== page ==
Notre-Dame Set Ablaze During Reconstruction


Kailyn Baumann, Contributor

A fire raged through Notre-Dame Cathedral in Paris on April 15. The city came to an almost standstill as thousands paused to watch in horror and grief as the famed cathedral erupted in orange flames before their very eyes. People from across the globe watched it unfold through news livestreams and social media.

“I was shocked when I first heard of the fire,” junior Sydney Gellert said. “[Notre-Dame] was one of their [the French people’s] buildings, something they constructed hundreds of years ago. It’s a piece of their history as a nation. It’s devastating.”

The fire destroyed all but one-third of the roof and the iconic spire collapsed as well. Thankfully, most of the artwork and irreplaceable Christian artifacts like the Crown of Thorns were saved by firefighters.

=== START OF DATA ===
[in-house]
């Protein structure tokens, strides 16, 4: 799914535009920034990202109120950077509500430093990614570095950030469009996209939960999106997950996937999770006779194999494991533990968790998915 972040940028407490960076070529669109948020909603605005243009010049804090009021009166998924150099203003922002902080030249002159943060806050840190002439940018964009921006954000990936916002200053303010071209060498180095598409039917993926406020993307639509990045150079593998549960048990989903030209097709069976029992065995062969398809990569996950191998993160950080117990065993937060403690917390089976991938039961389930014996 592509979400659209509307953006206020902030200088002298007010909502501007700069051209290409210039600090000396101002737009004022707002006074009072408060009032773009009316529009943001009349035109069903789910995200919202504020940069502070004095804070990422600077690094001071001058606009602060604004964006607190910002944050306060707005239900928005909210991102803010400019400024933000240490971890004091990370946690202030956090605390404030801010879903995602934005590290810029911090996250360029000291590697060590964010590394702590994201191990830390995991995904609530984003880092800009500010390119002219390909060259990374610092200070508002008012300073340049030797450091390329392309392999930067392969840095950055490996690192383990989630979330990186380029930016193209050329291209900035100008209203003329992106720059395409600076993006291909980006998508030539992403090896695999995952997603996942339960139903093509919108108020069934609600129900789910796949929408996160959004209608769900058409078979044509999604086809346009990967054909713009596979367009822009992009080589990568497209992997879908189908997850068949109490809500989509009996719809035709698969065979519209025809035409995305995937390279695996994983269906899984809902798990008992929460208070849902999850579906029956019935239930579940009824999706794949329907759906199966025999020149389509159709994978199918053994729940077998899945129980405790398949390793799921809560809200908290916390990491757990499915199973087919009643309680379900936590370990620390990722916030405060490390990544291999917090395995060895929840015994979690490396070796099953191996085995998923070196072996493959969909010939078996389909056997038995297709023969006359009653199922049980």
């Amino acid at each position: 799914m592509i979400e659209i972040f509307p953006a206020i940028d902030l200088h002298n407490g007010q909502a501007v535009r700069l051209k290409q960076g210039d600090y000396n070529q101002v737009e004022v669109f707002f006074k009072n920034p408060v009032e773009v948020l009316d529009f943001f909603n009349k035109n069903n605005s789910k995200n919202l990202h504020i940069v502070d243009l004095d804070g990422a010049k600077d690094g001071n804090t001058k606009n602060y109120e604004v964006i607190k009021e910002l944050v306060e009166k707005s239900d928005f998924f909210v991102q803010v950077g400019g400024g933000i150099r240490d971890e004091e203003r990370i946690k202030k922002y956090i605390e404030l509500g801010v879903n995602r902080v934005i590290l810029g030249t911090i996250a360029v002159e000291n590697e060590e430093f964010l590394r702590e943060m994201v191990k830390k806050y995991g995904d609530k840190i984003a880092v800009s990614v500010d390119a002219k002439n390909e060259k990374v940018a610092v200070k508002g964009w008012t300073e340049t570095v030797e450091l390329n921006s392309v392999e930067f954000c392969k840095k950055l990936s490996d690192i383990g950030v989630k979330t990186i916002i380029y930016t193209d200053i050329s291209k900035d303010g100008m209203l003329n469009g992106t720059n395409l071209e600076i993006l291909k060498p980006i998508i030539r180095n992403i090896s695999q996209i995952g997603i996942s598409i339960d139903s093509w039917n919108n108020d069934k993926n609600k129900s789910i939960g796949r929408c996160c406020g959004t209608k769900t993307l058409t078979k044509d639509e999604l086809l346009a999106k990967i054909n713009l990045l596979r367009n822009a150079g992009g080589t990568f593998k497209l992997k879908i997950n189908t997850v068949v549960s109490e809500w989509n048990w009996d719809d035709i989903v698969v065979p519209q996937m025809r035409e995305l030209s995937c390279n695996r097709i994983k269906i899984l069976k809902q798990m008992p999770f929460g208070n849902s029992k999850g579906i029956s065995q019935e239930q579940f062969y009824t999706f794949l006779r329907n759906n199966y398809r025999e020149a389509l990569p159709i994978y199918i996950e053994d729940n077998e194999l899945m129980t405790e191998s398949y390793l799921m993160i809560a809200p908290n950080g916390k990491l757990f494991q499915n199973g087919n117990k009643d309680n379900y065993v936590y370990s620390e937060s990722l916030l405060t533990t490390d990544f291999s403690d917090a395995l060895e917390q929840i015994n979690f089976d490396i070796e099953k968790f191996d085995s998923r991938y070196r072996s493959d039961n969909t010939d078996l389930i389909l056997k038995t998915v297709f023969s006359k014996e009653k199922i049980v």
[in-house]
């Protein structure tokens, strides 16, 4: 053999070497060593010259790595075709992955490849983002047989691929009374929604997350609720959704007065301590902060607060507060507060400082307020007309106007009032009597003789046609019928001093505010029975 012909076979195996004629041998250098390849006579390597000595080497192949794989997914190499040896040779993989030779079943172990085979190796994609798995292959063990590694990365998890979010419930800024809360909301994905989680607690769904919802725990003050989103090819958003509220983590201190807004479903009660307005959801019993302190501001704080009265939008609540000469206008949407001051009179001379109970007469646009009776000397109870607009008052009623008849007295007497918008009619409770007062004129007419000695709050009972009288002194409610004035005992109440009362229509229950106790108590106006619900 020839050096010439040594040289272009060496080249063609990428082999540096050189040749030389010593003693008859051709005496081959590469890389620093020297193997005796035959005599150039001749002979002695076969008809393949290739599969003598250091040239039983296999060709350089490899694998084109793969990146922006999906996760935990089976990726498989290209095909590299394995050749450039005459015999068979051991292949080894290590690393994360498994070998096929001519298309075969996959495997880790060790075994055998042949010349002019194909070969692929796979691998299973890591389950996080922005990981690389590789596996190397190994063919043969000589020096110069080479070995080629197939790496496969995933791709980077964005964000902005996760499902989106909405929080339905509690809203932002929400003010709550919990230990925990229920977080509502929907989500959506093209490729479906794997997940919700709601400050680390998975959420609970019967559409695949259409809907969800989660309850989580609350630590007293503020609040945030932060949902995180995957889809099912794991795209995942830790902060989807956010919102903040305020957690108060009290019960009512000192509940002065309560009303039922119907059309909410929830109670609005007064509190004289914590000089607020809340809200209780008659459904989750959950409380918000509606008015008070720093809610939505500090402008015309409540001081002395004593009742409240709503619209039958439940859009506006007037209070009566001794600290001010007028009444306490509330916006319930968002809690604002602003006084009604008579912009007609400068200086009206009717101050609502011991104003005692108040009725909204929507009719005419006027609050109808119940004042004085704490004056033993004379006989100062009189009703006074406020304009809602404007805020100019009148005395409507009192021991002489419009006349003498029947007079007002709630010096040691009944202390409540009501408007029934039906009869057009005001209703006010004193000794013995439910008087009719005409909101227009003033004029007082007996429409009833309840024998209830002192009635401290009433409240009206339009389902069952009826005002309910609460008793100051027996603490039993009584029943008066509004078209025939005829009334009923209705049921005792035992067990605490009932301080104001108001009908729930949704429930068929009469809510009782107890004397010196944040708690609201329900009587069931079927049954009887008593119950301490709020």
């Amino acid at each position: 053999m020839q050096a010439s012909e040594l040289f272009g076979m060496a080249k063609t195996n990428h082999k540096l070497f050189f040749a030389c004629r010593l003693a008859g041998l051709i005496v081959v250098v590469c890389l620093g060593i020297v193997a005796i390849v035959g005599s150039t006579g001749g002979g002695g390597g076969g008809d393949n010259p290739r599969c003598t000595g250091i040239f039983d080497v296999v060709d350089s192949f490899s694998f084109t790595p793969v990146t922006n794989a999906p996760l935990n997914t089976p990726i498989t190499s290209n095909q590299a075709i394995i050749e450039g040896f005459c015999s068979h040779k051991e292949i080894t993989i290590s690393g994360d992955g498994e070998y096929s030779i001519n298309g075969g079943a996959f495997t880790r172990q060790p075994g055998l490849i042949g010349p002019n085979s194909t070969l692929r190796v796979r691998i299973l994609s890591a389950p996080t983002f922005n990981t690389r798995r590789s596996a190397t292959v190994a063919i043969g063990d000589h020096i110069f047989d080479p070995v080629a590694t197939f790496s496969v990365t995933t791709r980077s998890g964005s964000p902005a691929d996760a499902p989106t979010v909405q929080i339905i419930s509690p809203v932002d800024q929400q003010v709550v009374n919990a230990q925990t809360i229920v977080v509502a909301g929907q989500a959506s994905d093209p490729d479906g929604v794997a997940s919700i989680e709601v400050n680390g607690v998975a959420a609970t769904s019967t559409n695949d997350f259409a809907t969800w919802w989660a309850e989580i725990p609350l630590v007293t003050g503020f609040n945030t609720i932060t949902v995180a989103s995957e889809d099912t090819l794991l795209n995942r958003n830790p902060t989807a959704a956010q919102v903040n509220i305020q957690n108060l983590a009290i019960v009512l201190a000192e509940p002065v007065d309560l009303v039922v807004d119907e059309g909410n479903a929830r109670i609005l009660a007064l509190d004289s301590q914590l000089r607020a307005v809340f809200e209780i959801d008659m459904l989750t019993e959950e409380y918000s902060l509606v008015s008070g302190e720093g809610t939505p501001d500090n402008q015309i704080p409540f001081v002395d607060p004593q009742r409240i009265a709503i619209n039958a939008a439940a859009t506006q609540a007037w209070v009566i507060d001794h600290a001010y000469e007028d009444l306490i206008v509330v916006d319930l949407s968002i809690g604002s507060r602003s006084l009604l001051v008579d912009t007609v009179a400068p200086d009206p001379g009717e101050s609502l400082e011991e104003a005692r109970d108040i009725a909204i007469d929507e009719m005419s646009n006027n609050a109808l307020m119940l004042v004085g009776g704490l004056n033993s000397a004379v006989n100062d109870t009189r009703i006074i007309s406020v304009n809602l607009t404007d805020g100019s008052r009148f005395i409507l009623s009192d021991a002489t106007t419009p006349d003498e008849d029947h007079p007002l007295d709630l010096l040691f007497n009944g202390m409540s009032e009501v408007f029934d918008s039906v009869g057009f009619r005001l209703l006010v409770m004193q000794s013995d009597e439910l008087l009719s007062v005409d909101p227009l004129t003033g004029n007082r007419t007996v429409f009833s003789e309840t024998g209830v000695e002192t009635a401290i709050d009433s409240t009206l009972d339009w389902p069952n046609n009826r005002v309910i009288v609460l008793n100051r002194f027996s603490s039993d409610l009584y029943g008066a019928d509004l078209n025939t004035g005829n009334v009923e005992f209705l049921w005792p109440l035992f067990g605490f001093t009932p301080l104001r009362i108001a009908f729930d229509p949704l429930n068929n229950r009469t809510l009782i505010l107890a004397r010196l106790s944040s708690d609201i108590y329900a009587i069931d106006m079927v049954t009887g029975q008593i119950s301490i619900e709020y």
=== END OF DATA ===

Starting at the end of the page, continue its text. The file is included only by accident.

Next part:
“I heard that they’re rebuilding Notre-Dame and it should be done by next year,” freshman Kasey Bryant said. “It’ll take a lot of work, though.”

President of France Emmanuel Macron promised to rebuild Notre-Dame within five years, but that brings up the issue of how architects will rebuild the cathedral. Since the time of the fire, more than a billion dollars have been donated in the reconstruction, but this has also sparked debate and outrage. The Yellow Vest movement for social equality in France has criticized the donations, saying the money can better benefit social organizations that provide aid to the homeless and those with little food.

“I think that all the money that was spent trying to save Notre-Dame is gracious, but all that money could’ve easily solved hunger in Africa or in other places,” sophomore Nic Ayers said. “I mean, we’re not the billionaires. All we can do is pray, help where we can, and hope for the best.”